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Structural Mathmatics of The I Ching

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I am not sure if this is an actual term, but I was wonding about the Structural Mathmatics of the I Ching.

Mainly I am wondering about how the 64 hexagrams cames about.
Is it because 1 is Heaven and 2 is Earth?
I feel like I have heard that before.


Here is what is in my head as far as how 64 hexagrams cames to be (Starting at the bottom and using 6 for the 6 lines of a hexagram).

32x2 = 64
16x2 = 32
8x2 = 16
4x2 = 8
2x2 = 4
1x2 = 2

So I guess I have 2 more questions, IF this is how I should be looking at how the 64 are formed...

1. Why 6?
2. Why multiply by 2?
 

bradford

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There is half of a structure but no mathematics to the King Wen arrangement.
There is a set of geometrical properties that is present throughout Yijing, and all of the relevant dimensions of the Yijing have a geometry.
The study of this is known as Xiangshu Jia, Image and Number School.
The Primal or Early Heaven arrangement is purely mathematical, and perfectly geometrical, but this did not come about until ten centuries ago..
 

russell

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Why multiply by 2? This is the easy one; each line has two possibilities (solid or broken), so the number of gua has to be two to the power of the number of lines.

Why 6? This may ultimately be arbitrary. Richard Rutt (something of a heretic to some) says there is evidence that the hexagrams may have originally been pentagrams. And there are a number of hexagrams in which one of the lines seems to have little to do with the other five. At some point, someone wanted more possibilities, and so added a sixth line, doubling the number of gua from 32 to 64. This could go on forever, but becomes impractical at some point; 64 (2^6) has stood the test of time.

The pentagram theory depends on a feature of the line statements of fifteen hexagrams (1, 3, 4, 5, 7, 13, 15, 18, 27, 31, 33, 36, 56, 58, and 59), where a key word or theme occurs in only five of the statements. In Hexagram 36 ‘Crying pheasant’, for instance, the word for ‘crying pheasant’ occurs in only five lines. The sixth line statement seems to be an intrusion and may be a later addition. When the intrusion is removed from each of the fifteen, the resulting pentagram drawings are all different from each other.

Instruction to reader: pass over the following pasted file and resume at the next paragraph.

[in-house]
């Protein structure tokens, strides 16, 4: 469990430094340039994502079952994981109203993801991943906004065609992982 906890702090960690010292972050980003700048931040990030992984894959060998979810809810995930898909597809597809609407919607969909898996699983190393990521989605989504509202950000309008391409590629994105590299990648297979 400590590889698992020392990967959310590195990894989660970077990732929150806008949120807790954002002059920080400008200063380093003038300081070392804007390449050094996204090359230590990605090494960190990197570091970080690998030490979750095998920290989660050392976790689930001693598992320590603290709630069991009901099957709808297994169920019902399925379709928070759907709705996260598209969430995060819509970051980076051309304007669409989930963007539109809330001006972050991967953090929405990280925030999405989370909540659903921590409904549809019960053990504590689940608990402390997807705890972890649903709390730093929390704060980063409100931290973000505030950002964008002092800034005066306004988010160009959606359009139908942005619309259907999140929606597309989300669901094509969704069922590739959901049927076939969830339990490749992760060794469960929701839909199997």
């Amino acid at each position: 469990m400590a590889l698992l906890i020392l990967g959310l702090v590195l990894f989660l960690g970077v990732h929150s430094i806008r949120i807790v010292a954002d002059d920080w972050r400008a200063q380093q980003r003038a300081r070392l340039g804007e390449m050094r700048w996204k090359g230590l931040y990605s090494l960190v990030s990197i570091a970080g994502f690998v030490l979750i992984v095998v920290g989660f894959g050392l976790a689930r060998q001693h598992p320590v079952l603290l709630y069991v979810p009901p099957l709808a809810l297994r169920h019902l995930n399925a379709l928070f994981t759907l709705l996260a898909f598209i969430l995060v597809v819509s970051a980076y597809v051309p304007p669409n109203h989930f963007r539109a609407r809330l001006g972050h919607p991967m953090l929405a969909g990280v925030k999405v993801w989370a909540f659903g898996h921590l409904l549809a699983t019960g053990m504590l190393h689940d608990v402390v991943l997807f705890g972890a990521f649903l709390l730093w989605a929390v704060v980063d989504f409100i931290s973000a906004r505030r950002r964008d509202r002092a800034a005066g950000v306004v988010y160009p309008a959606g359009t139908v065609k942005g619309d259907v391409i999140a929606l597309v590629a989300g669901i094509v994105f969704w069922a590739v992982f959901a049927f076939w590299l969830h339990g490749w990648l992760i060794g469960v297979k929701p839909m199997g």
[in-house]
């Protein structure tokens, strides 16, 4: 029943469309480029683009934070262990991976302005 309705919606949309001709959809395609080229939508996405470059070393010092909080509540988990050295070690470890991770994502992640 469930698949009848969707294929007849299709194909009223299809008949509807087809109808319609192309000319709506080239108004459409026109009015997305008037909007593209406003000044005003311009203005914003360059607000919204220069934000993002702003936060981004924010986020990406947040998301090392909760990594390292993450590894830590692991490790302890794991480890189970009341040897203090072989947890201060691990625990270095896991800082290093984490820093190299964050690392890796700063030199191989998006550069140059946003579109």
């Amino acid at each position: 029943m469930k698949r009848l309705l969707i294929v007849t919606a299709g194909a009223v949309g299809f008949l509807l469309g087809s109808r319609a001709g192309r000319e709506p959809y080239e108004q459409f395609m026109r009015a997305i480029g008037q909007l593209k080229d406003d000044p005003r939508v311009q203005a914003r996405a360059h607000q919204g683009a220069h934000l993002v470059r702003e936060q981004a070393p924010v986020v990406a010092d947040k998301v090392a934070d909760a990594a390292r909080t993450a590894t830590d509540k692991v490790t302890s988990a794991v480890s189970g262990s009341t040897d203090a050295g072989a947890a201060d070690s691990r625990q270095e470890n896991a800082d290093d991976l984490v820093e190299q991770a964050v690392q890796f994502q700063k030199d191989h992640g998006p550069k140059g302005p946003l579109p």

—Richard Rutt, Zhouyi (2007, p.96)
p.s. The pentagram idea is consistent with the idea that the complete gua are historically primary, and the trigrams are a later addition. I myself don’t pay as much attention to the trigrams as some people do.

—Russell
 

pocossin

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The pentagram idea is consistent with the idea that the complete gua are historically primary, and the trigrams are a later addition.
Couldn't the pentagram theory be chance occurrence rather than deliberate design? For example, the "key word or theme" may occur from zero to six times. Are there occasions where it occurs two or three times? To sort all this out is a bit of trouble, and one would have to look for repetition of Chinese characters.
 
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What I get:

Duality symbolized:
___
_ _

The interation of those 2 symbolized in all possibilities:

___
___

_ _
_ _

___
_ _

_ _
___

What I do not get:

Why didn't the structure then go from the interacting of those possibilities creating Quadgrams?


Thanks for everyone's input thus far.
 

bradford

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Couldn't the pentagram theory be chance occurrence rather than deliberate design? For example, the "key word or theme" may occur from zero to six times. Are there occasions where it occurs two or three times? To sort all this out is a bit of trouble, and one would have to look for repetition of Chinese characters.
It is in the use of Chinese characters, particularly reiteratives, that Rutt's pentagram theory is shown to be incorrect and the early existence of Trigrams, in pairs, is vindicated. This is not to say that Trigrams are primary, only that they were acknowledged within the Hexagrams when the text was written. It is also Not to say that most of the meanings for the Trigrams, as found in the Shuo Gua, were fully developed when the Zhouyi was written.
 

bradford

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Hi bradford
I typed Xiangshu Jia in google and am not getting anything good.
Let me know if you know of any specific books on the subject.
This is a huge field and it will be easy to get overwhelmed.
And to uncover big steaming piles of doodoo.
There is a good but very expensive book by Bent Nielsen, A Companion to Yi Jing Numerology. See intro at Google Books.
Also a doctoral thesis available at UMI through your library, by George Fendos Jr. “Fei Chih’s Place in the Development of I-Ching Studies.” Ph.D. dissertation in Chinese Studies: University of Wisconsin, Madison, WI: 1988.